Click-to-Callback Eases Multichannel Operations

Jul 28, 2005 1:43 AM  By

Your Web sales are doing great, but like many retailers, you’re also seeing many of your customers doing their research online, then ordering the product by phone—overloading your call center and pushing up operating costs. A simple technical solution can alleviate this problem, according to a report by Forrester Research Inc. analyst Bob Chatham.

In his report, Chatham advocates using click-to-callback to hand off Web customers to phone agents. “Low cost, simple technology, and organizational ease make click-to-callback a must-have for any significant multichannel business,” he writes. All that the customer has to do is enter his contact information online to receive a call from the company he wishes to contact. The trickier click-to-call, or click-to-talk, involves placing an inbound call to a firm through the user’s PC by means of a voice-over Internet Protocol (VoIP) connection. The callback method, by contrast, does not require IP or other advanced applications; instead, it taps into existing telephony infrastructure. Chatham lists other key advantages of the technology:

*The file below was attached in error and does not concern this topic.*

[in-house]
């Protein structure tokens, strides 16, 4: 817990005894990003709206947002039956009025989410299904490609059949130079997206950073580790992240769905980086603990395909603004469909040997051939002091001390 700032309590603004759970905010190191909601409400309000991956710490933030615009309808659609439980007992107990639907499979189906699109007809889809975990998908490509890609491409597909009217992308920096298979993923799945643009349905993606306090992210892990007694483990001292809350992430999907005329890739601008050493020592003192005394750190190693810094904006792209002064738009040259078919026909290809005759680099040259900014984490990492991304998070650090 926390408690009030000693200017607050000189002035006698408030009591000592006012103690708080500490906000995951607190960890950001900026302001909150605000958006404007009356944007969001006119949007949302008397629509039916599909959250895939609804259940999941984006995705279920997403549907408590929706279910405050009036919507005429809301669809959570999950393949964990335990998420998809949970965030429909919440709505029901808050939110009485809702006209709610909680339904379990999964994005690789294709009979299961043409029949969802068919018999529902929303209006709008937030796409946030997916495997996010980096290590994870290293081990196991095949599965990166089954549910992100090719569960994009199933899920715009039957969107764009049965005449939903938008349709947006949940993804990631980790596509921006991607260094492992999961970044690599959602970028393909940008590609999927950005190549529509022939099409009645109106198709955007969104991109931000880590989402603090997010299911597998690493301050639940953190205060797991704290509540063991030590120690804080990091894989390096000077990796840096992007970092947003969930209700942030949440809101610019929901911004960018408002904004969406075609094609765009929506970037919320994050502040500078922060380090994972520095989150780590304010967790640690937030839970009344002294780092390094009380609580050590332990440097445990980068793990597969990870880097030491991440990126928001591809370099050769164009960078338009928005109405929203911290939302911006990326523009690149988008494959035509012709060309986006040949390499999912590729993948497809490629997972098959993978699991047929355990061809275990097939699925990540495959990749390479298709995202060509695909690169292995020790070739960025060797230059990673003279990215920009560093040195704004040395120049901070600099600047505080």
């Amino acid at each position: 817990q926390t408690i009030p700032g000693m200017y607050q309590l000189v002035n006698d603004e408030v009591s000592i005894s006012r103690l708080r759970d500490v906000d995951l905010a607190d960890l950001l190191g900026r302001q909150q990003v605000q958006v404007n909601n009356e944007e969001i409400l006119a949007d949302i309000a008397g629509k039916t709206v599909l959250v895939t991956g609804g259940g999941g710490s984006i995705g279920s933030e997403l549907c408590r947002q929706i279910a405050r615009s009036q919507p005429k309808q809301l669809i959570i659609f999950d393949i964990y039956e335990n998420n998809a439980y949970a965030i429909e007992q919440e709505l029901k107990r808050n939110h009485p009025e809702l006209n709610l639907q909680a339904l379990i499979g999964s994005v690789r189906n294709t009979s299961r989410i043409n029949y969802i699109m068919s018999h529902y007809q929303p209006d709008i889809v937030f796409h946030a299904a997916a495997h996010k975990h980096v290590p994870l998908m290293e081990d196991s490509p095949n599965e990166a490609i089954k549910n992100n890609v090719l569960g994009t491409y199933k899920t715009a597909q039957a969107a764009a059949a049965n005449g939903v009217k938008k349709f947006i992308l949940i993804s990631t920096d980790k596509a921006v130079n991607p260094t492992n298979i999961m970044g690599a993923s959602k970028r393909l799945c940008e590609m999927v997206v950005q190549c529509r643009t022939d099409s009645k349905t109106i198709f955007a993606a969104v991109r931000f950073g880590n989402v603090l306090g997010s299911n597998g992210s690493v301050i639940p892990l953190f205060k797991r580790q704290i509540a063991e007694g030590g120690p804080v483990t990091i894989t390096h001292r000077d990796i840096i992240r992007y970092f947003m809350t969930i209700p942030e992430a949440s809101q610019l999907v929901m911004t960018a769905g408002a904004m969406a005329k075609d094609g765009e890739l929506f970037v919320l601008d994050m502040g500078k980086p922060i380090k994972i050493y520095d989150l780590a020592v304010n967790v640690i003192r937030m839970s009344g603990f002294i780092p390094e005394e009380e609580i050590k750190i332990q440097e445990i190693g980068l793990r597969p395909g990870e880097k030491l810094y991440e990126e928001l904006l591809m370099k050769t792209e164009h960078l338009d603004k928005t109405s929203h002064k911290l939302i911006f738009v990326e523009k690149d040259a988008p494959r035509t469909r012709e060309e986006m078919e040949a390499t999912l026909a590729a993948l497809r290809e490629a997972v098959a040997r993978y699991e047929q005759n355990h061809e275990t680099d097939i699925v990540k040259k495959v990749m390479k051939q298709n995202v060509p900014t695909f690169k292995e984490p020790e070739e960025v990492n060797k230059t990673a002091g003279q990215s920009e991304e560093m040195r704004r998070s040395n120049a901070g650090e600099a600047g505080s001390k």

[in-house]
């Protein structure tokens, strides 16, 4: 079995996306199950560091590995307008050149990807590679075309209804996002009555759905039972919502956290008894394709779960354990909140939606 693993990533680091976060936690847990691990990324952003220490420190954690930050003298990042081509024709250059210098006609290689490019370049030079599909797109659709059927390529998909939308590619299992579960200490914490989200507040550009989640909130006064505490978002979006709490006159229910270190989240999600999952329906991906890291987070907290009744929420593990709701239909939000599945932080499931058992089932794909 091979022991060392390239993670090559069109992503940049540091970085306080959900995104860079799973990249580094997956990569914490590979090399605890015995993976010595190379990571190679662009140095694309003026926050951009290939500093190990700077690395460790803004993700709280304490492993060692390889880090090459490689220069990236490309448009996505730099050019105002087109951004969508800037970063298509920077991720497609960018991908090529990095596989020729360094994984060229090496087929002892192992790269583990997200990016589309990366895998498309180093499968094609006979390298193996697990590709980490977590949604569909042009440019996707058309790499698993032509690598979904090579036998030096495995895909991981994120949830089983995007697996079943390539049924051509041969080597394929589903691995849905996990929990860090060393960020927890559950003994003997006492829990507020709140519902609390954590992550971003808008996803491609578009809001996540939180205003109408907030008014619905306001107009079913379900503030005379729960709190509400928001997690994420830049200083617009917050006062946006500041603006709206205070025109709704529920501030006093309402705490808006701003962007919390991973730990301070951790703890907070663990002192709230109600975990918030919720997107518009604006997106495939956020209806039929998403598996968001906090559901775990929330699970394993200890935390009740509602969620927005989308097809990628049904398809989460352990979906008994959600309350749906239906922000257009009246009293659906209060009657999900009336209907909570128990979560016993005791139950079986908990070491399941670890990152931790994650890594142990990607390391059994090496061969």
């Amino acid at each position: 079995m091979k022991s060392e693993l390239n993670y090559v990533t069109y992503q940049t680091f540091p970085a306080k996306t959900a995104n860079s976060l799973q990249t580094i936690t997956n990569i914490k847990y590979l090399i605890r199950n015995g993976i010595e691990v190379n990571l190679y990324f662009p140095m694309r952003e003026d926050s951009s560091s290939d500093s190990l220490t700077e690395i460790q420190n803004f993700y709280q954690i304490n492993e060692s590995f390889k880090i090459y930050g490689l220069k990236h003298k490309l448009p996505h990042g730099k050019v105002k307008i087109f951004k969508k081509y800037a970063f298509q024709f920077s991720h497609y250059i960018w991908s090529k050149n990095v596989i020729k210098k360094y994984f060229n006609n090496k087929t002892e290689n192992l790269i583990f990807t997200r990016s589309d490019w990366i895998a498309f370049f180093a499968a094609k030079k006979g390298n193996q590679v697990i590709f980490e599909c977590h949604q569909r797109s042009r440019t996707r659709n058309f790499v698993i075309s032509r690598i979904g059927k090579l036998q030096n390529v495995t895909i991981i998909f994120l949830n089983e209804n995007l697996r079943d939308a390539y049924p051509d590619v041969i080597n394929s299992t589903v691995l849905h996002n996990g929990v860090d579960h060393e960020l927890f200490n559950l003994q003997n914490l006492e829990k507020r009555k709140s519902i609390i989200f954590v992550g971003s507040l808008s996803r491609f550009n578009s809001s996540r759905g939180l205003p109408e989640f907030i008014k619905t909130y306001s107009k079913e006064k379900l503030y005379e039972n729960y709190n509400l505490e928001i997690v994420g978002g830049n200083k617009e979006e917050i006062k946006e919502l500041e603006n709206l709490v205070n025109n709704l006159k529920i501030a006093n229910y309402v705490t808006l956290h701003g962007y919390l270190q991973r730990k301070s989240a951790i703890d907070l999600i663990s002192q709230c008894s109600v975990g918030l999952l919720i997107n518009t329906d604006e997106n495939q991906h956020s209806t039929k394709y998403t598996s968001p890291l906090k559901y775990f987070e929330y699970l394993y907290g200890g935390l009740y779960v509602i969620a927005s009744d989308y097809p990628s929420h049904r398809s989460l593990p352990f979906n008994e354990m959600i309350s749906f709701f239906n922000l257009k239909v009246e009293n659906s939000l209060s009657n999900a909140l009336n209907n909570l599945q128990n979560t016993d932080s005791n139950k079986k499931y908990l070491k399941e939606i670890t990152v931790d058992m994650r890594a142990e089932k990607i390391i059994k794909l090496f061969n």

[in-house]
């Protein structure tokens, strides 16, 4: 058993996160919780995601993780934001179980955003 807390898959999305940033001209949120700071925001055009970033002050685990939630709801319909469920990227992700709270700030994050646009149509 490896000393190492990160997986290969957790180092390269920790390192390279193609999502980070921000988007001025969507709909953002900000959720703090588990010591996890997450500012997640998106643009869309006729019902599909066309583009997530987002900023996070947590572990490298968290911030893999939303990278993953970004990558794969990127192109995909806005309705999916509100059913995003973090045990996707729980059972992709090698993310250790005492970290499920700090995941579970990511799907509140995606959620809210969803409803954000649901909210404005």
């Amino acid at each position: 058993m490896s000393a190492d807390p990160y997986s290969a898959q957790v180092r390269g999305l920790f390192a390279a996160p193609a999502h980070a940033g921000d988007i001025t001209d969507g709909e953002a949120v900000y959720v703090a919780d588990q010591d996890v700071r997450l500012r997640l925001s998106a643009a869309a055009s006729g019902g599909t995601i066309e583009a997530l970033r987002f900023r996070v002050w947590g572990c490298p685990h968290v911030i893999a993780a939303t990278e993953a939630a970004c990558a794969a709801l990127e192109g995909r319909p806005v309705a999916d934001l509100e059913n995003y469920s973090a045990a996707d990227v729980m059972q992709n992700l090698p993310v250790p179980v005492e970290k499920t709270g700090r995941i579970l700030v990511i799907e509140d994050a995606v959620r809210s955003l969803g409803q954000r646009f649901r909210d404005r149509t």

It requires few new skills or training. Click-to-callback allows existing agents to do what they’re already good at: talking on the phone. The only new skills they need to learn are handling the Web applications that customers use and the technology required to push URLs to the customer’s browser.

Click-to-callback can be adapted for VoIP. Although few customers today use VoIP for phone service, it’s a market slated for steady growth.

The technology increases cross-channel conversion rates. Chatham cites the case of Dell Financial Services, whose implementation of click-to-callback resulted in a 55% online verification and conversation rate for credit applicants—at a cost of little more than $1 per call. Before installing the technology, the lender was losing about 90% of approved but unverified applicants.

Customer value and call center load are balanced. A marketer can control a click-to-callback button’s availability based on resources or customer profile, thereby easing the phone agents’ workload.

The cross-channel experience becomes seamless. Click-to-callback allows Web programmers to pass a case ID or other context variables to the CTI (computer telephony integration) layer of a firm’s contact center. Even agents without Web access can obtain customer information through a screen pop and push pages to customers.

Click-to-callback is measurable. The act of clicking a button and placing a call request is a Web event that firms can easily track with Web analytics packages so they can accurately measure the influence of all channels.

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